Alcoholism is a chronic condition that results from the dependency on alcohol you develop. People diagnosed with this condition are unable to control how much and how often they drink, even though this may affect their family relationships, health and career, so the problem is considered to be both physical and psychological.
The most typical signs of alcoholism include drinking in secret or alone, feeling a compulsion to drink, drinking to feel normal, losing interest in activities that used to bring pleasure, feeling irritable when it’s impossible to get alcohol, keeping alcohol in a lot of places to access it at any time, developing tolerance to the effects of alcohol (when you need to drink more and more to feel the effects), and suffering from typical withdrawal symptoms if you do not drink for some time (sweating, nausea and shaking).
Alcoholism is a disease that can be treated with the help of taking medications, getting counseling and making use of various therapies aimed at helping the person to get rid of psychological dependence.
The first step in treating alcoholism is actually establishing the fact there is a problem. The most important thing is for the patient to realize they have a problem that requires serious treatment.
There is plenty of information online about how alcoholism can be diagnosed – and even self-examination questions that you can answer if you suspect a problem. Answering positively to some of these questions may mean the problem is present and it is advised to contact a health care professional in order to receive counseling.
The biggest problem in the treatment of alcoholism is denial – people suffering from it are likely to deny the problem, claiming their drinking is social in nature. It may take a lot of time and persuasion on the part of family and friends for the person to recognize the problem and seek medical help. The disease can develop gradually, and slowly the balance of certain chemicals in your brain is altered.
Alcohol is known to raise the levels of dopamine in the brain – this chemical is associated with the feeling of pleasure. Gradually alcohol becomes a way to restore good feelings or avoid negative ones and drinking becomes a necessity. There are some factors that are believed to make the person more likely to drink in excess and develop alcoholism.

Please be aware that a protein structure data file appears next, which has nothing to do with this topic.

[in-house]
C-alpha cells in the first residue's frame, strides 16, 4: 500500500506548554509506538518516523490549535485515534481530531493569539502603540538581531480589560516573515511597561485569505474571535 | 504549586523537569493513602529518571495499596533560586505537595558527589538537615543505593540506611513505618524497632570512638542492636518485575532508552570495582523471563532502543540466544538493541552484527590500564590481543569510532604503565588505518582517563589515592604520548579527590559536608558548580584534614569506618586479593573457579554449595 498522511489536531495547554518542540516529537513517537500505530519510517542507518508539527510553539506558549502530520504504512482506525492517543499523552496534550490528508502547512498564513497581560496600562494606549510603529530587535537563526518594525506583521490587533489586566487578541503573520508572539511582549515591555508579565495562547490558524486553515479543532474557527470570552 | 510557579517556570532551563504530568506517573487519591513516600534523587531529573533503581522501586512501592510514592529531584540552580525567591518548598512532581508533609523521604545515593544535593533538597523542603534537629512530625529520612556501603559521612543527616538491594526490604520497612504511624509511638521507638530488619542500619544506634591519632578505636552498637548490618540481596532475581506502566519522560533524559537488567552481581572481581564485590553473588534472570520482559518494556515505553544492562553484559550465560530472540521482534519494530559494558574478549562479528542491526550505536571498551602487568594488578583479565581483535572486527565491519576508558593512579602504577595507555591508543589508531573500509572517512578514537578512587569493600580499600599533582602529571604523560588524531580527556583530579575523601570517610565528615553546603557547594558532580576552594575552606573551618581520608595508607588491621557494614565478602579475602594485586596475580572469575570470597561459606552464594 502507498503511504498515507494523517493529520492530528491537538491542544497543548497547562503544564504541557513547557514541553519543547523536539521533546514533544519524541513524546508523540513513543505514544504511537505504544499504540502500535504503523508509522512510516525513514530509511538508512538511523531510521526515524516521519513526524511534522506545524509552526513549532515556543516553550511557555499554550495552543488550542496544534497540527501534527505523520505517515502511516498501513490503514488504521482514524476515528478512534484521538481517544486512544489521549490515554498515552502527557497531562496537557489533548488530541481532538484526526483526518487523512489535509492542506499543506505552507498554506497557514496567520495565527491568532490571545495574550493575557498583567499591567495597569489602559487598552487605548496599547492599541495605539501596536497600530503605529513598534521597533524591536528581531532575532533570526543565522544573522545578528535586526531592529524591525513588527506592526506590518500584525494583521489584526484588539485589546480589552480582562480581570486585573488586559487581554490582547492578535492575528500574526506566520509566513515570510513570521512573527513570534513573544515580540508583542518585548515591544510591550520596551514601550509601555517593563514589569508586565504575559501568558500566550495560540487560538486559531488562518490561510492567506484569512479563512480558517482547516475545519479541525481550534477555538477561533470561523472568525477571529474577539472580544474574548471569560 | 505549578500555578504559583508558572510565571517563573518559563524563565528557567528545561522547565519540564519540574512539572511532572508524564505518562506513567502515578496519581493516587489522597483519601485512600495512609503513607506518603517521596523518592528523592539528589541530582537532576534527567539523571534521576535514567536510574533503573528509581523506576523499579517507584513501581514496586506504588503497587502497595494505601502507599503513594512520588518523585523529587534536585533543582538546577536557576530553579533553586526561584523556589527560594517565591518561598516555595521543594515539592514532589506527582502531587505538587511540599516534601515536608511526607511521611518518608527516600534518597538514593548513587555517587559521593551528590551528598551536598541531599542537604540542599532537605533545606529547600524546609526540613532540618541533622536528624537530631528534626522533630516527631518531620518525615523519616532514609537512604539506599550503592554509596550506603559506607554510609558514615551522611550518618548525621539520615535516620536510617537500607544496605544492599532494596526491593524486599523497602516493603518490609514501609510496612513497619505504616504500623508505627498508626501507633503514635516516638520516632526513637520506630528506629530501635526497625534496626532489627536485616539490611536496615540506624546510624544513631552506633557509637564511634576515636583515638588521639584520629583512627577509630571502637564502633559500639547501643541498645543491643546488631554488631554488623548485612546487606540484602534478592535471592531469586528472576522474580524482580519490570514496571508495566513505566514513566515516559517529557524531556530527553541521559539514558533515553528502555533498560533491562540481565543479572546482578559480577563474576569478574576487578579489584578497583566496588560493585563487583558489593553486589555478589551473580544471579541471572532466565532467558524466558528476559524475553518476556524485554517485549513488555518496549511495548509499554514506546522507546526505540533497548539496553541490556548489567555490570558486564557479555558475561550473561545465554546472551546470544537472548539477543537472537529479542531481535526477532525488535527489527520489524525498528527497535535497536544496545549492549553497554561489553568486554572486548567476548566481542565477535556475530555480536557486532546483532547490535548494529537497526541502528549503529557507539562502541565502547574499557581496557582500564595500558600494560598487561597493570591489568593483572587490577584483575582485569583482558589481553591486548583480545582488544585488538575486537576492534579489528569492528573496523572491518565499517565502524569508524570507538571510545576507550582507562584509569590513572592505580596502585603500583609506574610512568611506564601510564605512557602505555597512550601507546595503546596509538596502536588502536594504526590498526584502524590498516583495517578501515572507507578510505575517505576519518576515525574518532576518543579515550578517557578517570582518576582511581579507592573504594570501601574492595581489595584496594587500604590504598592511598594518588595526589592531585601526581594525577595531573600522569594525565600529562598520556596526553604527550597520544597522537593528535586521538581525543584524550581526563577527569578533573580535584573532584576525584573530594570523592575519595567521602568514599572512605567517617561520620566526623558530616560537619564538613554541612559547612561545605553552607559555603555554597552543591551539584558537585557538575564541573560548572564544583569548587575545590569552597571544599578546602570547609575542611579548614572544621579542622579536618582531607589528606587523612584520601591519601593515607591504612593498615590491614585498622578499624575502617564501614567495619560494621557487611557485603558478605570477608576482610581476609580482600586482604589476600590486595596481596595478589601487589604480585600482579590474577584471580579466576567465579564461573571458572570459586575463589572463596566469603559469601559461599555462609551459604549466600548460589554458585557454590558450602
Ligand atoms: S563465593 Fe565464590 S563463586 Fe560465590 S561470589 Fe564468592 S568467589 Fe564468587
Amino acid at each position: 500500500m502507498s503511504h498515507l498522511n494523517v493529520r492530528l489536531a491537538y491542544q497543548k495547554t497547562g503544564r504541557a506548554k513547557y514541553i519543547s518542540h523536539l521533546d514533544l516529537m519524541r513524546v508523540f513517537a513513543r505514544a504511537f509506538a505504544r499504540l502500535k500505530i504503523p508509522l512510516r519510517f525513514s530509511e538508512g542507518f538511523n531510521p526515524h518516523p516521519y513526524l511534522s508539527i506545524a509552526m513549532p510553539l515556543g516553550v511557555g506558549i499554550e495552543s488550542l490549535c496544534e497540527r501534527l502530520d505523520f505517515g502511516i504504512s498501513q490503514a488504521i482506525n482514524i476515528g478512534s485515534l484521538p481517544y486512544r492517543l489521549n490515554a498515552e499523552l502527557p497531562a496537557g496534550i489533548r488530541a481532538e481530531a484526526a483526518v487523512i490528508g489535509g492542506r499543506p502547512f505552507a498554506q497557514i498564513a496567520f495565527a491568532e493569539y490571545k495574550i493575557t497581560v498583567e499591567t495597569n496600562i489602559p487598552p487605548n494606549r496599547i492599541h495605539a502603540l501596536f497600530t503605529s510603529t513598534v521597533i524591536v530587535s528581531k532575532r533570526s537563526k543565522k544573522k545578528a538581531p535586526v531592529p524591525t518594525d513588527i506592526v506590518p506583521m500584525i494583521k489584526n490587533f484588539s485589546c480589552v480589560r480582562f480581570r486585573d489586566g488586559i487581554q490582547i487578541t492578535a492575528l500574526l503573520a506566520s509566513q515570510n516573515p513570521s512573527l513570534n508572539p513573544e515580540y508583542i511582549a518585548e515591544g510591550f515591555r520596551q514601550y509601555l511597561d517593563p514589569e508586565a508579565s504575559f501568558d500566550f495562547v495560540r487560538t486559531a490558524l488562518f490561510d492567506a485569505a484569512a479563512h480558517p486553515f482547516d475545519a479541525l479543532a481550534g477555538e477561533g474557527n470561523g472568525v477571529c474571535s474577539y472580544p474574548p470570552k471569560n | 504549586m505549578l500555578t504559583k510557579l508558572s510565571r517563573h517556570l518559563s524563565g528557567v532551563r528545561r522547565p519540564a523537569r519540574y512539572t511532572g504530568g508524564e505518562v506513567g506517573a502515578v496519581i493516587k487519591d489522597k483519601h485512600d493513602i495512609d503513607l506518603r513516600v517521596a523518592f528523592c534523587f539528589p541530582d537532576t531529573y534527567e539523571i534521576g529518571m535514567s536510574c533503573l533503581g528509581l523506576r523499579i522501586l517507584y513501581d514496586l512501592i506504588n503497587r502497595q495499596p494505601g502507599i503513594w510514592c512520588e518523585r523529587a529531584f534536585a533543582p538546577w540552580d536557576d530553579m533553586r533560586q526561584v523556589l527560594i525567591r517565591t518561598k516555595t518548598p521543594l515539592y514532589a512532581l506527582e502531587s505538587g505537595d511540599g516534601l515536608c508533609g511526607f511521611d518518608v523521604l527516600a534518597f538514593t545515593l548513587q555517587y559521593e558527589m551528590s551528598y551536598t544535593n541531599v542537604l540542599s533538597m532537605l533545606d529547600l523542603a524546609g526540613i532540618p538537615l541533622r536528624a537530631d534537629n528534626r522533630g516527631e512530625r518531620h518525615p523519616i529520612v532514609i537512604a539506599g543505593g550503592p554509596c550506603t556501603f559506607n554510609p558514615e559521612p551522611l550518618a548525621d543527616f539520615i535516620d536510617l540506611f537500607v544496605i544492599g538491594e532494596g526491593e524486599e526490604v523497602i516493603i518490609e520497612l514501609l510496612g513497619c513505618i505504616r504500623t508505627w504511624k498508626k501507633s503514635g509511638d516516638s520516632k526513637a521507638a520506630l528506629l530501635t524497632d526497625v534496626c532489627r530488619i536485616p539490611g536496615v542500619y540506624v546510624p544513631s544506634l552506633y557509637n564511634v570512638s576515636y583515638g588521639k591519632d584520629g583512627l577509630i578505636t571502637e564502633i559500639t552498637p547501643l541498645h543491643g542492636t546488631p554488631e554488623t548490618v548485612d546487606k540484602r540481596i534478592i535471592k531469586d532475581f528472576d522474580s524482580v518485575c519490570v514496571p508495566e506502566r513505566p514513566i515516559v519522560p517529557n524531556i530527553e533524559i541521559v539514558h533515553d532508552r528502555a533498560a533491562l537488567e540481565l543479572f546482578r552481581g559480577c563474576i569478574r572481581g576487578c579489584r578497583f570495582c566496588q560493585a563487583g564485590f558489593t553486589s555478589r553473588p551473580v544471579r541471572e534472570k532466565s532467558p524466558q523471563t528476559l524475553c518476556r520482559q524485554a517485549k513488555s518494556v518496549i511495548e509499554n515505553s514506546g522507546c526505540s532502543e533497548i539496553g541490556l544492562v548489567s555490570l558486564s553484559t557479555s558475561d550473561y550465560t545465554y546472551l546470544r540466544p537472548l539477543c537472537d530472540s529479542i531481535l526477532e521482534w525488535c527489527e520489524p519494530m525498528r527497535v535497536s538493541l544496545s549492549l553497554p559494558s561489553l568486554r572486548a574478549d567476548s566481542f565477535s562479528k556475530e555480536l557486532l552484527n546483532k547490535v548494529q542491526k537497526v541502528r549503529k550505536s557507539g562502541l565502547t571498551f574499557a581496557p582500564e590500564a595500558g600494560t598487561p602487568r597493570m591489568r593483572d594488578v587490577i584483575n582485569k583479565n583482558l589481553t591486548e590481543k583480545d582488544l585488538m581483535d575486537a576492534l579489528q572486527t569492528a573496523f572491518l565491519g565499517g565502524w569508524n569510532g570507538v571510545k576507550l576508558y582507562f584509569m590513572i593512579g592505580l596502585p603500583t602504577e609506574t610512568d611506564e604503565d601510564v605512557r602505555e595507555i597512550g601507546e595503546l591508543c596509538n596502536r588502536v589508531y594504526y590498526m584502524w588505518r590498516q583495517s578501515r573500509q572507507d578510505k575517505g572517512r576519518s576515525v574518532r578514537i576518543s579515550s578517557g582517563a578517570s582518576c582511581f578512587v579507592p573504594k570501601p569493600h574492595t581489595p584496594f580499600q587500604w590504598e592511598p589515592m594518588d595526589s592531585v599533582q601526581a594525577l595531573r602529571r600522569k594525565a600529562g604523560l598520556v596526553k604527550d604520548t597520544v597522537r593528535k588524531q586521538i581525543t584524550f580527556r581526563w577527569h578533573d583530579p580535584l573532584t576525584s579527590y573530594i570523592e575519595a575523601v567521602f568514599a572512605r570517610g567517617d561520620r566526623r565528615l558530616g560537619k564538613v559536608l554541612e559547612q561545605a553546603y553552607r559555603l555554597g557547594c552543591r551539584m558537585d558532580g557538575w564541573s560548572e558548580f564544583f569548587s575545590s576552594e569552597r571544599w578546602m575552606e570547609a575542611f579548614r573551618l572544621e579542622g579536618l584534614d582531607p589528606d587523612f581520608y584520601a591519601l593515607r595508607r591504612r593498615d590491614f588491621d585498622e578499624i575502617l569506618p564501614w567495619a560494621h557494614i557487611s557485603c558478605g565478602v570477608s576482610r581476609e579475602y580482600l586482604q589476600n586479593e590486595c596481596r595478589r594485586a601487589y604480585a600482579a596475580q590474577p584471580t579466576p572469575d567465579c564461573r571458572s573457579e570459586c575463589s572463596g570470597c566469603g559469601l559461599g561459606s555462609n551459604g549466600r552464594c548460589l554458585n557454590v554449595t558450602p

Social and cultural factors, emotional state, psychological factors and genetics are among them. There are also risk factors that can increase the likelihood of developing alcoholism (although drinking any amounts of alcohol is a risk factors by itself).
These include sex (men more likely to abuse alcohol), age (younger people are more susceptible to the effects of alcohol), family history and emotional disorders (depression and anxiety that may require the person to drink to feel better and calm down).
Drinking in excess besides causing problems in interpersonal relationships may have physical consequences, including liver disorders (cirrhosis), gastrointestinal and metabolic problems, diabetes complications, cardiovascular problems, birth defects, sexual dysfunction, bone loss and a lot of other states and conditions.
The treatment for alcoholism can vary and depend on whether you have lost all the control over your drinking – if this is not the case you may start by drinking less, although if you have already developed dependency this may be inefficient. The effects of drugs used to treat alcoholism are based on aversion therapy, when drinking alcohol is associated with a highly-unpleasant response of your body – nausea and vomiting caused by taking a certain medication.
Zofran (ondansetron), Campral (acamprosate), Antabuse (disulfiram), Vivitrol (naltrexone), Zofran ODT (ondansetron), and Revia (naltrexone) are the most commonly prescribed remedies, and Antabuse is the most effective one.
Antabuse works in the same way described above – by causing symptoms such as headaches, vomiting, nausea and flushing, and in some cases more serious ones. The severe reactions are likely to make the person taking Antabuse avoid drinking.
Taking Antabuse or any other medications of the kind is of course not the cure – but it can remove the compulsion to drink, which is a good start for anyone unable to stop without external help.
However, simply taking Antabuse and avoiding drinking is not that efficient – counseling will also help you to learn how to cope with stress and traumatic events and live without alcohol, developing control of your thoughts and actions.
Once you manage to get rid of the problem, there are aftercare programs that will keep you from going back to drinking and cope with the lifestyle changes you had to apply.